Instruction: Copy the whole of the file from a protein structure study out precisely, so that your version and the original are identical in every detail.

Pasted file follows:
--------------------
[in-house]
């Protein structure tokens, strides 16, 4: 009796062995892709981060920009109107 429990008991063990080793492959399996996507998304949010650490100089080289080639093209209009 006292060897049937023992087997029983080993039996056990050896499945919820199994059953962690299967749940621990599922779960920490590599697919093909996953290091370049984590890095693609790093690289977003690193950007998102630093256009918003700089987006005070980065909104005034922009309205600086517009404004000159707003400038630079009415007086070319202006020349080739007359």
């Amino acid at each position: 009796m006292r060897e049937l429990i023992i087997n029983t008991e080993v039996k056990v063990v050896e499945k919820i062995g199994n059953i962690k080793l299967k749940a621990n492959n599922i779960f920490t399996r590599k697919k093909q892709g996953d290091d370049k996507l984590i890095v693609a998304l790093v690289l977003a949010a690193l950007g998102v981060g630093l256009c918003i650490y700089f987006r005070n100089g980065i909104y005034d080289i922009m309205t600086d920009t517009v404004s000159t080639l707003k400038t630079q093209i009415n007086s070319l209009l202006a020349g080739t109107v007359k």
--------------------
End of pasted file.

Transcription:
[in-house]
């Protein structure tokens, strides 16, 4: 009796062995892709981060920009109107 429990008991063990080793492959399996996507998304949010650490100089080289080639093209209009 006292060897049937023992087997029983080993039996056990050896499945919820199994059953962690299967749940621990599922779960920490590599697919093909996953290091370049984590890095693609790093690289977003690193950007998102630093256009918003700089987006005070980065909104005034922009309205600086517009404004000159707003400038630079009415007086070319202006020349080739007359």
């Amino acid at each position: 009796m006292r060897e049937l429990i023992i087997n029983t008991e080993v039996k056990v063990v050896e499945k919820i062995g199994n059953i962690k080793l299967k749940a621990n492959n599922i779960f920490t399996r590599k697919k093909q892709g996953d290091d370049k996507l984590i890095v693609a998304l790093v690289l977003a949010a690193l950007g998102v981060g630093l256009c918003i650490y700089f987006r005070n100089g980065i909104y005034d080289i922009m309205t600086d920009t517009v404004s000159t080639l707003k400038t630079q093209i009415n007086s070319l209009l202006a020349g080739t109107v007359k």